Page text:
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J Am Med Inform Assoc. 2014 Mar-Apr;21(2):353-62. doi: 10.1136/amiajnl-2013-001612. Epub 2013 Oct 24.

Mining clinical text for signals of adverse drug-drug interactions.

Author information

1
Stanford Center for Biomedical Informatics Research, Stanford University, Stanford, California, USA.

Abstract

BACKGROUND AND OBJECTIVE:

Electronic health records (EHRs) are increasingly being used to complement the FDA Adverse Event Reporting System (FAERS) and to enable active pharmacovigilance. Over 30% of all adverse drug reactions are caused by drug-drug interactions (DDIs) and result in significant morbidity every year, making their early identification vital. We present an approach for identifying DDI signals directly from the textual portion of EHRs.

METHODS:

We recognize mentions of drug and event concepts from over 50 million clinical notes from two sites to create a timeline of concept mentions for each patient. We then use adjusted disproportionality ratios to identify significant drug-drug-event associations among 1165 drugs and 14 adverse events. To validate our results, we evaluate our performance on a gold standard of 1698 DDIs curated from existing knowledge bases, as well as with signaling DDI associations directly from FAERS using established methods.

RESULTS:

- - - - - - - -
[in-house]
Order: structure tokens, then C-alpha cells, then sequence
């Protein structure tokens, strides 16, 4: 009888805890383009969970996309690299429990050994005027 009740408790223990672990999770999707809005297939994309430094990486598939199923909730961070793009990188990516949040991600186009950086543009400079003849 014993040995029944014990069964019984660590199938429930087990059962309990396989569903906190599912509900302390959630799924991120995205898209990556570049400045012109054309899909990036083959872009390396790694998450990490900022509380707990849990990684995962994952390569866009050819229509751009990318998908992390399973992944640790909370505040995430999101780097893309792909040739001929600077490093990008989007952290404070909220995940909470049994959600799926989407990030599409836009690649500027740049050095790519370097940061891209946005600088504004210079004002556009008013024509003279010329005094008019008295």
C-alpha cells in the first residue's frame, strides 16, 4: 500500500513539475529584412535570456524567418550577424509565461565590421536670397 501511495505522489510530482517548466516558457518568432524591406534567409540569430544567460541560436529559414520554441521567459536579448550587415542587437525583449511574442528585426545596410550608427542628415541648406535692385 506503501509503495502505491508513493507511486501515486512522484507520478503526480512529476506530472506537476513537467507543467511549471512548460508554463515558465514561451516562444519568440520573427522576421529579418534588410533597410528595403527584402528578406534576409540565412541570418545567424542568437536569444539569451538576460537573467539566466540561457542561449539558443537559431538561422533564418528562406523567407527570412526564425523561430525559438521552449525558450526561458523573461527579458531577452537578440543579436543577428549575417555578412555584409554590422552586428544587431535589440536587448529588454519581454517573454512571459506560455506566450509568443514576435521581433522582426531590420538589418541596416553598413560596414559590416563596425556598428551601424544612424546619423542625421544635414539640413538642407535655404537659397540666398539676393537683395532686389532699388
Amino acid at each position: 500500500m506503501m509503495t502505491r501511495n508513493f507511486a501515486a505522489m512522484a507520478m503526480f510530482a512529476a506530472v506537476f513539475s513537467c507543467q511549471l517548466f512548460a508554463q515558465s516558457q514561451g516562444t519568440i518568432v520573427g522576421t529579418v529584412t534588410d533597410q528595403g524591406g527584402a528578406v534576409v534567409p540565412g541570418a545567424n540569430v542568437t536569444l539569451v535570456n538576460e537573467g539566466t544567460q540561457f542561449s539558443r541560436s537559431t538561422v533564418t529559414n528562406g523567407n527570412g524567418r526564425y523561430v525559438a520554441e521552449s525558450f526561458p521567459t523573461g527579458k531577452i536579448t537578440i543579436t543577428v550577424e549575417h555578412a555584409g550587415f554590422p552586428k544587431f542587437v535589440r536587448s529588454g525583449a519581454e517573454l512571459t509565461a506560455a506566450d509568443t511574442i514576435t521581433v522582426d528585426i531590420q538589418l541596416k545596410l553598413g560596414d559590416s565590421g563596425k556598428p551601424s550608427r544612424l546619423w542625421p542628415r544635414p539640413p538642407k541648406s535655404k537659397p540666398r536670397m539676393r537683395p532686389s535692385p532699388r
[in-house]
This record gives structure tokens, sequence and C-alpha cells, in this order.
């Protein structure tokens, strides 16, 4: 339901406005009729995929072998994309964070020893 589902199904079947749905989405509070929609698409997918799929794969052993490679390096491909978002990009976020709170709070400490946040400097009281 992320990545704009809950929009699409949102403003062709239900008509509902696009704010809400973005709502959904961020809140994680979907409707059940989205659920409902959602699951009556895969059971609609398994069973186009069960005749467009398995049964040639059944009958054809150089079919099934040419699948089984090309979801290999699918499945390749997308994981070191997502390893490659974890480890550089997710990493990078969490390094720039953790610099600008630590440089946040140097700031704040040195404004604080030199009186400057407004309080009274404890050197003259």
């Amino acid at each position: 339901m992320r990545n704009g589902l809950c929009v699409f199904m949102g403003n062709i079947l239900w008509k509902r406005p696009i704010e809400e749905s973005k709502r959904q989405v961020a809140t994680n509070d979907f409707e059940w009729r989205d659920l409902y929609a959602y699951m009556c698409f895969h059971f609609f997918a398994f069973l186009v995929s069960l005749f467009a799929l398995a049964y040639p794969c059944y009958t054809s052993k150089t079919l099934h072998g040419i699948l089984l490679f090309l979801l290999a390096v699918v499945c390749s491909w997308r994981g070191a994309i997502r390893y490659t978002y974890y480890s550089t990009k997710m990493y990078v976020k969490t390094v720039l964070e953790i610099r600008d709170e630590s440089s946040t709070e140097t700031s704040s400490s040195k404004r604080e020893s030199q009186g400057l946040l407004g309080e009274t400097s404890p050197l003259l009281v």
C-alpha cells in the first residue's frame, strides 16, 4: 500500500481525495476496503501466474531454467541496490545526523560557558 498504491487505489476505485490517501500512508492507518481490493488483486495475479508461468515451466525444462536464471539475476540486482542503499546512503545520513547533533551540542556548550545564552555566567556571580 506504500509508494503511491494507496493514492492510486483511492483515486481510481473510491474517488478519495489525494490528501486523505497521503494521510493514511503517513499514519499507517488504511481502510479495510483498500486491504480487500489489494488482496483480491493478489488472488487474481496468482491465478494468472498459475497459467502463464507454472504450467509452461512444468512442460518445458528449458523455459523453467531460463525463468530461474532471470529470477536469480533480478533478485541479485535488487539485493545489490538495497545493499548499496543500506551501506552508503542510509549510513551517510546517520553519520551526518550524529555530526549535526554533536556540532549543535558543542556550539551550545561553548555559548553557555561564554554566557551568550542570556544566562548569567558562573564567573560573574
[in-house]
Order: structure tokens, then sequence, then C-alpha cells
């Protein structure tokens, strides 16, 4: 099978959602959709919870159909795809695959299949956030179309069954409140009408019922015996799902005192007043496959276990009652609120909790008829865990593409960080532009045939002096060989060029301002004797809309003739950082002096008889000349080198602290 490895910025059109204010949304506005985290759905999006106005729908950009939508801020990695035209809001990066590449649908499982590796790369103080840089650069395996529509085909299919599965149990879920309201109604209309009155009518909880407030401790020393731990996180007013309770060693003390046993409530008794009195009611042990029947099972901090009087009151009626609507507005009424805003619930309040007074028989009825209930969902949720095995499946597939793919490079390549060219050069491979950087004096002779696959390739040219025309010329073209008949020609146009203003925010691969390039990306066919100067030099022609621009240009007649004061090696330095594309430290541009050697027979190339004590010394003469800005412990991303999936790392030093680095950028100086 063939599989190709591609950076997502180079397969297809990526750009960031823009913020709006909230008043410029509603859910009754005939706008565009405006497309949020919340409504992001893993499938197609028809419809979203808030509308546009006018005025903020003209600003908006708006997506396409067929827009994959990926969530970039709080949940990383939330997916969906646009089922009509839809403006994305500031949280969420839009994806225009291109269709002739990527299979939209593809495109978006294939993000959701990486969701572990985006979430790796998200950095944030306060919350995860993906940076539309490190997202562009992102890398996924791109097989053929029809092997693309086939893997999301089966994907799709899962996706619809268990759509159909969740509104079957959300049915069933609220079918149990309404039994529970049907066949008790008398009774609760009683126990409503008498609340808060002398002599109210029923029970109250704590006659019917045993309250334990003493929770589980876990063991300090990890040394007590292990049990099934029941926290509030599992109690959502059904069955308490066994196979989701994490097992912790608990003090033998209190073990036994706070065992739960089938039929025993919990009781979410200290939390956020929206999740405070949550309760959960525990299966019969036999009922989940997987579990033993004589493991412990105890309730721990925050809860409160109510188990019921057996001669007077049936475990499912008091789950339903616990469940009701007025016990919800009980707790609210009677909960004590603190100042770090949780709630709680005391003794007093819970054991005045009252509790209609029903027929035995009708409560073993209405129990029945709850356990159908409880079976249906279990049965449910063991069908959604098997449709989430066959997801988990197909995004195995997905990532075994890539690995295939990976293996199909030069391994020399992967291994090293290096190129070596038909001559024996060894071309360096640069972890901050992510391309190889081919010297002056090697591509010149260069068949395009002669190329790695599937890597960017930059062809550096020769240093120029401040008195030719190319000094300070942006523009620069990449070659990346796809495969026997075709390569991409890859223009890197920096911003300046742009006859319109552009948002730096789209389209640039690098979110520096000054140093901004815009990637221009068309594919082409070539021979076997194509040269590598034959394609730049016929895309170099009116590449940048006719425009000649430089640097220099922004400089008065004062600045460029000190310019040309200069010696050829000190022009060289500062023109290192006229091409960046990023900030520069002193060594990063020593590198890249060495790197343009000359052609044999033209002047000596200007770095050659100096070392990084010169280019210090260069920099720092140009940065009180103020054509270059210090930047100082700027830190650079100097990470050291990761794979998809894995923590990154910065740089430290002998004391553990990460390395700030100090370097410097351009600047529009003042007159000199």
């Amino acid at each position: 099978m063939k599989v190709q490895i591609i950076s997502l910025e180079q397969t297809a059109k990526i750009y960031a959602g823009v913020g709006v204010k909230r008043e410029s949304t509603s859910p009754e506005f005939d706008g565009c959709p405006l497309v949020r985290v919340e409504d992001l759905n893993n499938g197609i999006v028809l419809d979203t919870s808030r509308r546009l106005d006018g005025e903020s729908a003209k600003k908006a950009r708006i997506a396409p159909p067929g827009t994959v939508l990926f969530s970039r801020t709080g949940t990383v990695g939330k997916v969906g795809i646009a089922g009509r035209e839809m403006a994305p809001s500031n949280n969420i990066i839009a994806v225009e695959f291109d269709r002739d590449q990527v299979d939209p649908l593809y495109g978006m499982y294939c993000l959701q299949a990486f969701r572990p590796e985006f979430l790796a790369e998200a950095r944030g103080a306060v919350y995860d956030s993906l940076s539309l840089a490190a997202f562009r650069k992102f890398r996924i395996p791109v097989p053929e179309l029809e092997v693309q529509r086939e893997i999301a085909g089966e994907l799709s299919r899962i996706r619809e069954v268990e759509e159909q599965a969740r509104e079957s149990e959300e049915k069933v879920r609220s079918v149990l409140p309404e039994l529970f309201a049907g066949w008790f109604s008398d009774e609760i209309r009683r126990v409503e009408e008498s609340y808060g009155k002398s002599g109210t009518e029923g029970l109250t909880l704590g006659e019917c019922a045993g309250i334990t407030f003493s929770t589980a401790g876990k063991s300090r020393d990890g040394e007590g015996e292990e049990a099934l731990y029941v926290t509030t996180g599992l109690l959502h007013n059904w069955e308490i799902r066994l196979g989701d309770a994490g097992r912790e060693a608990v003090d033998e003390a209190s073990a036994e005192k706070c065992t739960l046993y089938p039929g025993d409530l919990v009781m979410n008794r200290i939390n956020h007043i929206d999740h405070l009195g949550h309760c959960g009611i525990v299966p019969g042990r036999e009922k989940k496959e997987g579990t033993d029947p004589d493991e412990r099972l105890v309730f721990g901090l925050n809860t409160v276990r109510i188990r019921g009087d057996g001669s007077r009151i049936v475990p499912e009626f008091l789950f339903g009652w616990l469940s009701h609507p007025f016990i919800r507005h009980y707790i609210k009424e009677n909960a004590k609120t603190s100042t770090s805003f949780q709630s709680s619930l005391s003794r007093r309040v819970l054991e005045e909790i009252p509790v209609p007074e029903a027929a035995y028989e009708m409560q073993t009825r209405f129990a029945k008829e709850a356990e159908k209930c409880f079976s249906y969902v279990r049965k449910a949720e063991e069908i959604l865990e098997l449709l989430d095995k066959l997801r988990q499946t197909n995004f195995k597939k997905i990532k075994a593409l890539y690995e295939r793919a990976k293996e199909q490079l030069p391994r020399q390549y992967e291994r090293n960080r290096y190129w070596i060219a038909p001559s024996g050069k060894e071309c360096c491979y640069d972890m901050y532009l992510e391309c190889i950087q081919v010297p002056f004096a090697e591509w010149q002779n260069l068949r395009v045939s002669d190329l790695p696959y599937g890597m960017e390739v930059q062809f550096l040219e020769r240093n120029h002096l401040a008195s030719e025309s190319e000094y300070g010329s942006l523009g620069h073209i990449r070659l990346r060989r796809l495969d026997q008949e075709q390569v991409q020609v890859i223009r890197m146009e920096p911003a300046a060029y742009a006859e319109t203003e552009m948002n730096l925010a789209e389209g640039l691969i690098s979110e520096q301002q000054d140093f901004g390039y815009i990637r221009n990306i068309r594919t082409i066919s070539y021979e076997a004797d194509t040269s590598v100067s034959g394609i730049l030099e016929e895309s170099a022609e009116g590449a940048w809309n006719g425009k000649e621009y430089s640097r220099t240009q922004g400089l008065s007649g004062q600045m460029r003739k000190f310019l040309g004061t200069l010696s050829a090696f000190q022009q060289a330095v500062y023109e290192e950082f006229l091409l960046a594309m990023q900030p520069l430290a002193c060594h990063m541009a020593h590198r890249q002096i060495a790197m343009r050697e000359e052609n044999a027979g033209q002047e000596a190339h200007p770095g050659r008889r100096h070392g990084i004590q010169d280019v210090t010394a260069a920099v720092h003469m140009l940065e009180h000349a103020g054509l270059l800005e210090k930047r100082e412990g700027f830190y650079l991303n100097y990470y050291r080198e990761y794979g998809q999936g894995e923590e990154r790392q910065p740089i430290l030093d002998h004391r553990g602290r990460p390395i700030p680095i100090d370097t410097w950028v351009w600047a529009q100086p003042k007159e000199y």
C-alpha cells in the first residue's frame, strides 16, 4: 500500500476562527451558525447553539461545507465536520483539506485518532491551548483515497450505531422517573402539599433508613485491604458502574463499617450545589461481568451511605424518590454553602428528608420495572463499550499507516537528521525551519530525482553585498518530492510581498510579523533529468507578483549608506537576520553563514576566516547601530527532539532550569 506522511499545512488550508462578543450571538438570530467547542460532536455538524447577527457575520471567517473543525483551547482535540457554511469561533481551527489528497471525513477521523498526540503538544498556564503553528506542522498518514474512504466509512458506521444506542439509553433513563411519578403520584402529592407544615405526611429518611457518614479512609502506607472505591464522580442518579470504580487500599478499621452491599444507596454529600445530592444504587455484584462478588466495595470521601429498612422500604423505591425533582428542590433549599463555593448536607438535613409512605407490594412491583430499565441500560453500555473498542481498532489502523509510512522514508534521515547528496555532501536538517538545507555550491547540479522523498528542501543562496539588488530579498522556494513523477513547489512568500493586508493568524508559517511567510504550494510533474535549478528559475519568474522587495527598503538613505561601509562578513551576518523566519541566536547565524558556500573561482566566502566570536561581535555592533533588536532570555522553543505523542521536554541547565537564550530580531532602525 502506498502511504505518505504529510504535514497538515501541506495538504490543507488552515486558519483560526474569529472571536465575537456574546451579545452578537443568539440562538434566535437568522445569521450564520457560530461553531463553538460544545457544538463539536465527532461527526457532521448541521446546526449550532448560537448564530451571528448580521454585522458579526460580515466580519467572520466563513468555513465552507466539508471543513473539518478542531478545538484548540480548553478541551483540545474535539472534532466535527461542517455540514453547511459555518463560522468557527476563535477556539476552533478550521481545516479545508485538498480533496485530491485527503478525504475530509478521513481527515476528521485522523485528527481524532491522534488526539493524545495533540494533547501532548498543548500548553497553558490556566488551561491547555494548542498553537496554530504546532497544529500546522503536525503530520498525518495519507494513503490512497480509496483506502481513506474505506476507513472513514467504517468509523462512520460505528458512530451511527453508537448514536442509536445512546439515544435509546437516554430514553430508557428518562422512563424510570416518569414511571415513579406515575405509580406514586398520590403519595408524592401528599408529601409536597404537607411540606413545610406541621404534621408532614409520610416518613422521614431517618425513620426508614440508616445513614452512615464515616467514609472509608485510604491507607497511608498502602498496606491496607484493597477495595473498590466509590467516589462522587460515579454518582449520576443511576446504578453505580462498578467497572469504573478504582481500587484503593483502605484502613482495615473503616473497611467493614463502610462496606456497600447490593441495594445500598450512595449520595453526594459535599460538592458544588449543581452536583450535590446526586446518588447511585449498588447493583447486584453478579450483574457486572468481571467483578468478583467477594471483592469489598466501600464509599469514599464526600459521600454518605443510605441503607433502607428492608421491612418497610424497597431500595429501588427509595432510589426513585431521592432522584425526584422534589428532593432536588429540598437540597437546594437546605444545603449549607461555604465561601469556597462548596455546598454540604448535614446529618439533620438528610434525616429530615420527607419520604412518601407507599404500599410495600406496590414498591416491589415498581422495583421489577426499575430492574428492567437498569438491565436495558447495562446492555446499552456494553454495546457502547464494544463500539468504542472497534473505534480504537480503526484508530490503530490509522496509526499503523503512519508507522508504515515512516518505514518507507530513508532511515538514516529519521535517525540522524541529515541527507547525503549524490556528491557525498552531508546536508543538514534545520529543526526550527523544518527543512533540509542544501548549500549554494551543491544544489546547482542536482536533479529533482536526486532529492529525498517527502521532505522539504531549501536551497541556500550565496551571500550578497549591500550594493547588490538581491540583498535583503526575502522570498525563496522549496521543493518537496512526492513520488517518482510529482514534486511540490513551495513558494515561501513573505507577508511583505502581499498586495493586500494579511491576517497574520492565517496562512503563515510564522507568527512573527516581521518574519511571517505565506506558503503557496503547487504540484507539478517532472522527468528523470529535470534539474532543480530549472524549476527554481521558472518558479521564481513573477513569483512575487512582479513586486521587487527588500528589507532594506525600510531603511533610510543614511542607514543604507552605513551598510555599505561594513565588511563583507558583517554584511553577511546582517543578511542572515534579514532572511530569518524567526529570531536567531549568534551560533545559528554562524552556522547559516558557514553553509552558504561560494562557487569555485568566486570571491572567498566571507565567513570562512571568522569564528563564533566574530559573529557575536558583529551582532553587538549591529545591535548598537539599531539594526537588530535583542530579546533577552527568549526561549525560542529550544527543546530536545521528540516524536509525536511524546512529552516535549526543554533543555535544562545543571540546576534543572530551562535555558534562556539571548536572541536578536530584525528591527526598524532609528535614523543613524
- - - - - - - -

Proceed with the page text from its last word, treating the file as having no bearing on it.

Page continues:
Our method achieves good performance, as measured by our gold standard (area under the receiver operator characteristic (ROC) curve >80%), on two independent EHR datasets and the performance is comparable to that of signaling DDIs from FAERS. We demonstrate the utility of our method for early detection of DDIs and for identifying alternatives for risky drug combinations. Finally, we publish a first of its kind database of population event rates among patients on drug combinations based on an EHR corpus.

CONCLUSIONS:

It is feasible to identify DDI signals and estimate the rate of adverse events among patients on drug combinations, directly from clinical text; this could have utility in prioritizing drug interaction surveillance as well as in clinical decision support.

KEYWORDS:

Adverse Reactions; Data Mining; Drug Interaction; Electronic Health Records; Ontology; Pharmacovigilance

PMID:
24158091
PMCID:
PMC3932451
DOI:
10.1136/amiajnl-2013-001612
[Indexed for MEDLINE]
Free PMC Article

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